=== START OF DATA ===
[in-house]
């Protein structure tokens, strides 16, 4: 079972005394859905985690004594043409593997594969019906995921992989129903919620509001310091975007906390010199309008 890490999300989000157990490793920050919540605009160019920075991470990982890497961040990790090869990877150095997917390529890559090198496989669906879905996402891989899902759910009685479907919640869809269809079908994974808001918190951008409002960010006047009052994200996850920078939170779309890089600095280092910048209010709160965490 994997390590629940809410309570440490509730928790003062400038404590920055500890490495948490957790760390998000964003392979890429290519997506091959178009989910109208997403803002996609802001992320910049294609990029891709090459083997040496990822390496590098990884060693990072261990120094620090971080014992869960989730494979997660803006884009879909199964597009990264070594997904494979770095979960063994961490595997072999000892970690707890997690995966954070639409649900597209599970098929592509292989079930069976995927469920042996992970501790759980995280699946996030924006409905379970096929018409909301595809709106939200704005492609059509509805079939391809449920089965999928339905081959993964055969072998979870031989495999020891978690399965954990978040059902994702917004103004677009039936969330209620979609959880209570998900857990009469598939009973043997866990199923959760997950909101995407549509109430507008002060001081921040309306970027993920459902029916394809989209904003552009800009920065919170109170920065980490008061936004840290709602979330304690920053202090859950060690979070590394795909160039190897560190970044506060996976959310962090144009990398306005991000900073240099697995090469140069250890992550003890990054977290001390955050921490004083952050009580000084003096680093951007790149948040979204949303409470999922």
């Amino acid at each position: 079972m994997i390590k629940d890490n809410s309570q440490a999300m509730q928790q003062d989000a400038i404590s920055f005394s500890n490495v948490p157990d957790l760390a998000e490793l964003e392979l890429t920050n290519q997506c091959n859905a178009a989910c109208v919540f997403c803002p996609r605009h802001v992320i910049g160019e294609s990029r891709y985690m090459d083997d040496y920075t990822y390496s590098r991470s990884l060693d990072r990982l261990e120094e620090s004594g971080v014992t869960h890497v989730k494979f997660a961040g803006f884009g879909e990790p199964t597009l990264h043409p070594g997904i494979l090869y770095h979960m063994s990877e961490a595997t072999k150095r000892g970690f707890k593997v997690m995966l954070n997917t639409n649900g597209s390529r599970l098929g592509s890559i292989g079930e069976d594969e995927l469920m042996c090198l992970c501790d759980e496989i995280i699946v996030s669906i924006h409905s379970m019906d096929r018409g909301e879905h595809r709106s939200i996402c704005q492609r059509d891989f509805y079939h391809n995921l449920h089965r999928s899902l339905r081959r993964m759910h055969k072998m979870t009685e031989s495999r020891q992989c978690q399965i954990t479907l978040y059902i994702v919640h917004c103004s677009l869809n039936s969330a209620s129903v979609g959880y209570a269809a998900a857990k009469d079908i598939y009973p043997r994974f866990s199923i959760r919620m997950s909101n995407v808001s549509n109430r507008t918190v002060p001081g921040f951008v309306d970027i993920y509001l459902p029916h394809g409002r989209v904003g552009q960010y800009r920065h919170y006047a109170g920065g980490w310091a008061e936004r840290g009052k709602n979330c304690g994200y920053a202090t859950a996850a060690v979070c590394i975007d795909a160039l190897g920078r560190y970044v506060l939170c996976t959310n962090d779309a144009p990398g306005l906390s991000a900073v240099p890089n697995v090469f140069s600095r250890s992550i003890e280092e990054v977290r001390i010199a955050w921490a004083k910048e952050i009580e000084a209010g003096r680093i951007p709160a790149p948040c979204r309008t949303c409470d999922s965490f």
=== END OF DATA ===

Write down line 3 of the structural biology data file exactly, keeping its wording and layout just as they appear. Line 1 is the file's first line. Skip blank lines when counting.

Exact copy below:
């Amino acid at each position: 079972m994997i390590k629940d890490n809410s309570q440490a999300m509730q928790q003062d989000a400038i404590s920055f005394s500890n490495v948490p157990d957790l760390a998000e490793l964003e392979l890429t920050n290519q997506c091959n859905a178009a989910c109208v919540f997403c803002p996609r605009h802001v992320i910049g160019e294609s990029r891709y985690m090459d083997d040496y920075t990822y390496s590098r991470s990884l060693d990072r990982l261990e120094e620090s004594g971080v014992t869960h890497v989730k494979f997660a961040g803006f884009g879909e990790p199964t597009l990264h043409p070594g997904i494979l090869y770095h979960m063994s990877e961490a595997t072999k150095r000892g970690f707890k593997v997690m995966l954070n997917t639409n649900g597209s390529r599970l098929g592509s890559i292989g079930e069976d594969e995927l469920m042996c090198l992970c501790d759980e496989i995280i699946v996030s669906i924006h409905s379970m019906d096929r018409g909301e879905h595809r709106s939200i996402c704005q492609r059509d891989f509805y079939h391809n995921l449920h089965r999928s899902l339905r081959r993964m759910h055969k072998m979870t009685e031989s495999r020891q992989c978690q399965i954990t479907l978040y059902i994702v919640h917004c103004s677009l869809n039936s969330a209620s129903v979609g959880y209570a269809a998900a857990k009469d079908i598939y009973p043997r994974f866990s199923i959760r919620m997950s909101n995407v808001s549509n109430r507008t918190v002060p001081g921040f951008v309306d970027i993920y509001l459902p029916h394809g409002r989209v904003g552009q960010y800009r920065h919170y006047a109170g920065g980490w310091a008061e936004r840290g009052k709602n979330c304690g994200y920053a202090t859950a996850a060690v979070c590394i975007d795909a160039l190897g920078r560190y970044v506060l939170c996976t959310n962090d779309a144009p990398g306005l906390s991000a900073v240099p890089n697995v090469f140069s600095r250890s992550i003890e280092e990054v977290r001390i010199a955050w921490a004083k910048e952050i009580e000084a209010g003096r680093i951007p709160a790149p948040c979204r309008t949303c409470d999922s965490f």